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Battlestations: Pacific

2007’s Battlestations: Midway was a rare breed of game, combing both heavy strategy and action on a grand scale as it tackled WWII naval and air combat in one package. It was definitely a complicated game, featuring an opening tutorial that took around an hour to complete; a daunting task for any first-timers to the genre. Its sequel, Battlestations: Pacific has heard the criticisms and gone back to the drawing board to create a much more streamlined and accessible game, stripping away some of the more confusing mechanics and creating an easy environment for anyone to go in and command a vast fleet of battleships and bombers. It’s now a game that welcomes those newcomers, while still appealing to the hardcore audience the first game generated.


This is due in part to the amount of content on offer. As you would imagine, Battlestations: Pacific takes place during WWII’s Pacific theatre of war, with the US and Japanese forces gunning for each other over this massive ocean battlefield. The game gives you the rare opportunity to play as the enemy forces, featuring both US and Japanese campaigns – the latter allowing you to rewrite history. All in all each campaign provides around twenty hours of gameplay, with some missions lasting upwards of an hour as you take on many different gameplay styles.

“The ease of use is key here as you use the d-pad to quickly switch between different units.”At the start of the game you’ll mostly be controlling small squadrons of ships and planes as the game gets you accustomed to how everything works. The ease of use is key here as you use the d-pad to quickly switch between different units, whether it be a set of planes going on a bombing run or a massive aircraft carrier dispensing more units to the air. There’s definitely a lot more leeway this time around as you quickly switch between units, issuing simple commands on the map and on-the-fly. There are only a limited number of basic commands such as attack, regroup or break formation, so it’s not deeply grounded in strategy; but the AI is good enough that you’ll issue these orders and they know exactly what to do, often taking care of the enemy for you. Eventually as you get deeper into each campaign the playing field will open up as you’ll begin to take command of, what seems like, whole armies with battleships, a variety of different planes and even submarines. It looks hectic but the strategy commands are so easy you shouldn’t have any problems issuing orders and keeping the mission on track.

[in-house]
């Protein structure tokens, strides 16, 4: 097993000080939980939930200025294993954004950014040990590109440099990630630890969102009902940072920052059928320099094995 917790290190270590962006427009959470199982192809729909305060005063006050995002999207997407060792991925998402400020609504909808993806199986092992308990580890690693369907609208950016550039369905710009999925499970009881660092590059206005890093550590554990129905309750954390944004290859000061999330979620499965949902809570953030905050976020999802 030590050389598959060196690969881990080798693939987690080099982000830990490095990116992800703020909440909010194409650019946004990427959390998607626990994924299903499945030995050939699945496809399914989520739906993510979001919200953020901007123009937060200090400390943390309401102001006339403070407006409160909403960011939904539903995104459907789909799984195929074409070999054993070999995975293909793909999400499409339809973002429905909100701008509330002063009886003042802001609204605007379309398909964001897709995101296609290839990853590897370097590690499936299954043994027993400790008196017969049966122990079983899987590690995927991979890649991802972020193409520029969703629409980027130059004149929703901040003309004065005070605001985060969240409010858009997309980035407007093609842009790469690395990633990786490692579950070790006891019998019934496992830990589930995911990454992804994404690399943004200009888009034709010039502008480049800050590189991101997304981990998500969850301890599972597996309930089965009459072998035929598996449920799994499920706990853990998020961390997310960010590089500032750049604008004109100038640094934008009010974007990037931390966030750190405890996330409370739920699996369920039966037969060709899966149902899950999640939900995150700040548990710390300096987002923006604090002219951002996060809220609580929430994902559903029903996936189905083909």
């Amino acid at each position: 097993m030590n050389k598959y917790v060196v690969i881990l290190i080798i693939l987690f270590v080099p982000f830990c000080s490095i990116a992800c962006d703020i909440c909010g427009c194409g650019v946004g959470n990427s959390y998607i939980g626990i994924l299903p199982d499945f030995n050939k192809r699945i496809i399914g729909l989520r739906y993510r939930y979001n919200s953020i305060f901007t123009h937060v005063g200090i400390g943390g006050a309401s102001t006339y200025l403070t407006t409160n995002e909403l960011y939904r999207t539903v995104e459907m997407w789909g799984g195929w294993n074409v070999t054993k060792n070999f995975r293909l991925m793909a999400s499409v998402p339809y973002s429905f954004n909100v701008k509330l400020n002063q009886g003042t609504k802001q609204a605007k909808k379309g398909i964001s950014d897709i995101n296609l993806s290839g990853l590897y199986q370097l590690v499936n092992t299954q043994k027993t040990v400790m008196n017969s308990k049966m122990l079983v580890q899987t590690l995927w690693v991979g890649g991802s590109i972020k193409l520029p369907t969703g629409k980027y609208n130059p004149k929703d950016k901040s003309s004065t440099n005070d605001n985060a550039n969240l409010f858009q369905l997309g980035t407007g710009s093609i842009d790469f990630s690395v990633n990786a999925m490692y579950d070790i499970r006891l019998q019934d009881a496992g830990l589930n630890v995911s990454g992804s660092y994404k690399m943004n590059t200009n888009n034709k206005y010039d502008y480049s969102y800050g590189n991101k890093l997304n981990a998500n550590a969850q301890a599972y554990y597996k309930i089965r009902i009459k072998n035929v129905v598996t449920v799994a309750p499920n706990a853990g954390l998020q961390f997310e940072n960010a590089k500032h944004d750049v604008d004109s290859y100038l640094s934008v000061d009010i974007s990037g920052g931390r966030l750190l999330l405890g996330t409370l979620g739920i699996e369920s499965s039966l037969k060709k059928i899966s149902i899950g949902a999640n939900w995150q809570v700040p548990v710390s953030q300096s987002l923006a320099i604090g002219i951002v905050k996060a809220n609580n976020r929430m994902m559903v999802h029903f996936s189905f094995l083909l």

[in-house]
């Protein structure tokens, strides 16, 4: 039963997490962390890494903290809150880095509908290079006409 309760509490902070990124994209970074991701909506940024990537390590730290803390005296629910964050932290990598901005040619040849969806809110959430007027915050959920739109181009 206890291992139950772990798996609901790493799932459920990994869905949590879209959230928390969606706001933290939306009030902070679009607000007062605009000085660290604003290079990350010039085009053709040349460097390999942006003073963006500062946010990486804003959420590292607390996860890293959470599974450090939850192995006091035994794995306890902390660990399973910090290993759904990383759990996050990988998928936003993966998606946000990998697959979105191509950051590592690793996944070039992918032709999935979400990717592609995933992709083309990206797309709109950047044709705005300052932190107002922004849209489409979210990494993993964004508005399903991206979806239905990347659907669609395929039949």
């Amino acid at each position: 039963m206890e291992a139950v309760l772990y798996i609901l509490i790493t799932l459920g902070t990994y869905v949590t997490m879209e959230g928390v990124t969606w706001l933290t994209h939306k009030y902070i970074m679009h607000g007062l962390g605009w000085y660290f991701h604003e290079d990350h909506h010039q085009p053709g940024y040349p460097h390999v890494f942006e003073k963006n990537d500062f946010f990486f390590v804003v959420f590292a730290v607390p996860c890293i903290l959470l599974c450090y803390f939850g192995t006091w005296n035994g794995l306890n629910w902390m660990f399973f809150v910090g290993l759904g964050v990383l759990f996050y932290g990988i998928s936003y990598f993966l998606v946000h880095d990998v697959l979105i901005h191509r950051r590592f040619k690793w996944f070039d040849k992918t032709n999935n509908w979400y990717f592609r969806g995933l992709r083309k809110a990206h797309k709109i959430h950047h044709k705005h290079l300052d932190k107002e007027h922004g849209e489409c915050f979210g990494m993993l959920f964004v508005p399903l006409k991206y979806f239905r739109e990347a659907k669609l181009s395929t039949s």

When it comes to actually controlling all of the different vehicles they generally feel the same. There’s no real difference between each one other than the amount of weapons it can carry, its speed and how much health it has. You’ll find ships with a lot more firepower than others, but really they all feel strikingly similar. This leads to the game getting tedious long before the campaign is over, especially considering how lengthy some of the missions are. There are a few standouts where you’ll have to use submarines to sneak up on your foes or use seaplanes to gather spy information, but the majority of missions are your basic bombing runs or command post captures.